People in Portsmouth think NHS services are most in need of extra cash – and they’re willing to pay extra income tax to fund it.
In September, The News launched its Big City Survey in which we asked city residents to comment on a series of topics.
And when asked what area needed the most increase in spending by the local authority/government, 68 per cent of people chose hospitals, GPs and dental practices.
The question listed a number of other sectors from policing, social care, education and public transport and asked respondents to pick their top three.
Policing was the second-highest with 53 per cent while social care was a close third with 52 per cent of votes.
And as well as people saying health needed more cash, they said they would be happy paying more to fund better healthcare.
Shifting resources could result in a more effective health and care system.Councillor Luke Stubbs
When asked, 74 per cent of people said they would be willing to pay an extra 1p income tax if it improved health services.
Other findings from the survey found that nearly two-thirds of people agreed they had struggled to get an appointment with their GP in the last year while a third had struggled to get a hospital appointment.
When asked if more healthcare was needed in homes and the community rather than hospitals, 64 per cent of people agreed.
Healthwatch Portsmouth works with patients to ensure their voices are heard when it comes to health services.
A spokesman said: ‘Gathering patient and public opinion enables us to contribute to decision making to improve health and care services.
‘Difficulty with accessing hospital-based services and obtaining timely GP appointments have been current themes we receive feedback on as well as the difficulty in accessing community-based advocacy services for people with learning disabilities and people with long-term mental health conditions.
‘In general people have told us that community-based healthcare needs more funding, in particular mental health care.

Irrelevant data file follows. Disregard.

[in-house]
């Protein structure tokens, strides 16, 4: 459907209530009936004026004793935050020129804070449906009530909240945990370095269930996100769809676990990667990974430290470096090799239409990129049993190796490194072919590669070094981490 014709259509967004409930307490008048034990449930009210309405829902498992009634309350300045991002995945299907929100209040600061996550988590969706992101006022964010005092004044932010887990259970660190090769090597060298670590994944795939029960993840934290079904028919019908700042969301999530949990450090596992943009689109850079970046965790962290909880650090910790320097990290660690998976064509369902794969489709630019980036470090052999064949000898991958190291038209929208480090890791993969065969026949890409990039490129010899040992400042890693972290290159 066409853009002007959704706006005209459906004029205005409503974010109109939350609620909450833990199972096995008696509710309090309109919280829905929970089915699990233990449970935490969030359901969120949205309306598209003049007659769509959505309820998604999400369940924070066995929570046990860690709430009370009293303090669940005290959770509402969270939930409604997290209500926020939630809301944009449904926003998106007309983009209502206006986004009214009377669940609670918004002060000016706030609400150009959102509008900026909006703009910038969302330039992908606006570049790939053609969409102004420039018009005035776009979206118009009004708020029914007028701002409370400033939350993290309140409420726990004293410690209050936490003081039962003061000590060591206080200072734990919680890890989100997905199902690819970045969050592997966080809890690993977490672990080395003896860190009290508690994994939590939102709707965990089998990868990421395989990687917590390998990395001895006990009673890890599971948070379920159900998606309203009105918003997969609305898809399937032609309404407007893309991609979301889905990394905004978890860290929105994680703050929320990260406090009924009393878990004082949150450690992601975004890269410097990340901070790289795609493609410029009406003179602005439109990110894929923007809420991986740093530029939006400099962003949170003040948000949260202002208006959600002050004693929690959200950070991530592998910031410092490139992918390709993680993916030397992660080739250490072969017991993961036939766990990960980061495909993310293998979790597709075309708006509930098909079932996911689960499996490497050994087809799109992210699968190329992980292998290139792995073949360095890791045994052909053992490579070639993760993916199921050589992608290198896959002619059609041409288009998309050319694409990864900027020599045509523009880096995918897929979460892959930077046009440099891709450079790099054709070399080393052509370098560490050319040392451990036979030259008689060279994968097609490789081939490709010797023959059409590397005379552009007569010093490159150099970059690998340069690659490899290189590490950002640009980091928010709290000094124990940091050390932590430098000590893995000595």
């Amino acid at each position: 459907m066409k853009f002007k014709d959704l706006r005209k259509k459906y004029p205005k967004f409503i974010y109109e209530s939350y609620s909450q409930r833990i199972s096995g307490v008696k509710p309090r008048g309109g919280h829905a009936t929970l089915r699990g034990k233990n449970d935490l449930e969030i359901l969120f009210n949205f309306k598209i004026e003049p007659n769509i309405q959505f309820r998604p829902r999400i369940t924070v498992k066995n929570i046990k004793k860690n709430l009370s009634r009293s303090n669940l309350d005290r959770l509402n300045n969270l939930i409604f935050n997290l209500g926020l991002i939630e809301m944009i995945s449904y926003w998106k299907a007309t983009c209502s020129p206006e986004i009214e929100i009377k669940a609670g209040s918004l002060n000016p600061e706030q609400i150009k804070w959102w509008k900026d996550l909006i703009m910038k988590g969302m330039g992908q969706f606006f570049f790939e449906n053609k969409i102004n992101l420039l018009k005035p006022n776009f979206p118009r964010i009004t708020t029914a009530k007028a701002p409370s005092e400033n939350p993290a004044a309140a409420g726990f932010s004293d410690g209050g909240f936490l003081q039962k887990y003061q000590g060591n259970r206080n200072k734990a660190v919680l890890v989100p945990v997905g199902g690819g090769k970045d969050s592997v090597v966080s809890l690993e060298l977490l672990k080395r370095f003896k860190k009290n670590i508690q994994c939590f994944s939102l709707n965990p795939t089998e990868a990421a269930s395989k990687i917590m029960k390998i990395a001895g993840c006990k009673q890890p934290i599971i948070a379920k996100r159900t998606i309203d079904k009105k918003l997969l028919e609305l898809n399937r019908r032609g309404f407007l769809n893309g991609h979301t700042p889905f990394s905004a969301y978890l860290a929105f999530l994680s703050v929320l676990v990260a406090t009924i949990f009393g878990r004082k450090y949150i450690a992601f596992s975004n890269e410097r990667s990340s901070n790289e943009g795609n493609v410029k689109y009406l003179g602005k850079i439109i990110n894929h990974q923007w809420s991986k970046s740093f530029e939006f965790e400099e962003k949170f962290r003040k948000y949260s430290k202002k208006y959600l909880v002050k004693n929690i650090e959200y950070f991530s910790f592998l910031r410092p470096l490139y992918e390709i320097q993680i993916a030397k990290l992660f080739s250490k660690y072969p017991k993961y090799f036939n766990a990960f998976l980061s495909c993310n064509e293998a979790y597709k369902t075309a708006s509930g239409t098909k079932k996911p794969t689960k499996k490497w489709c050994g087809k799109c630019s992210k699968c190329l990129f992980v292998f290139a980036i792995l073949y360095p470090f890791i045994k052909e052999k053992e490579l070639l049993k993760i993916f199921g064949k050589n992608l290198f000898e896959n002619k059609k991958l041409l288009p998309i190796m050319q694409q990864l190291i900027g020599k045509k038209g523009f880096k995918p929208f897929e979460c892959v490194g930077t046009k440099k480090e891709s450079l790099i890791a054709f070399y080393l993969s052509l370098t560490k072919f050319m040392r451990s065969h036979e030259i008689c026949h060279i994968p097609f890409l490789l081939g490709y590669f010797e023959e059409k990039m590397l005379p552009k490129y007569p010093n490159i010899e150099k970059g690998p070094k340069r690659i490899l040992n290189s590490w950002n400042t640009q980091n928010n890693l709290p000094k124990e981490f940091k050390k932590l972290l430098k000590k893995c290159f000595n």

‘They have also said additional support should be provided for social care, particularly relating to mental health conditions.’
Councillor Luke Stubbs, cabinet member for adult social care at Portsmouth City Council, said squeezes to local government had added to the health issues.
‘NHS budgets have been protected through the austerity programme and even though that is not enough to meet demographic pressures, they have fared far better than many other parts of the public sector,’ he said.
‘Local government has seen the tightest squeeze, with budgets roughly halved.
‘Hospital stays are hugely expensive and many are the result of a failure to intervene earlier.
‘In my view, too large a slice of the cake is spent there, leaving community services, including doctors’ practices, under-resourced.
‘Shifting resources could result in a more effective health and care system.’
But Cllr Stubbs said unless health services are reformed first, taxes would need to rise considerably to make a significant difference.
Labour MP for Portsmouth South Stephen Morgan said it was a testament to the city that they would pay more to fund services.
But he said they should not have to, and the government should invest more.
‘Our NHS isn’t getting the care it needs and people in Portsmouth are right to ask for more from the government,’ he said.
‘It is testament to the generous spirit of our great city that so many people are willing to pay more to save our public services.
‘However, they shouldn’t have to; ordinary working people already contribute a huge amount to our economy.’
Portsmouth North Tory MP Penny Mordaunt said since becoming an MP in 2010, health has always been a priority for her constituents.
She said: ‘I don’t disagree with these findings from the survey.
‘There is a cross-government inquiry at the moment to look at how we fund social care for the long-term.
‘In all my time as MP and before that a candidate in this city healthcare has always been people’s top priority.’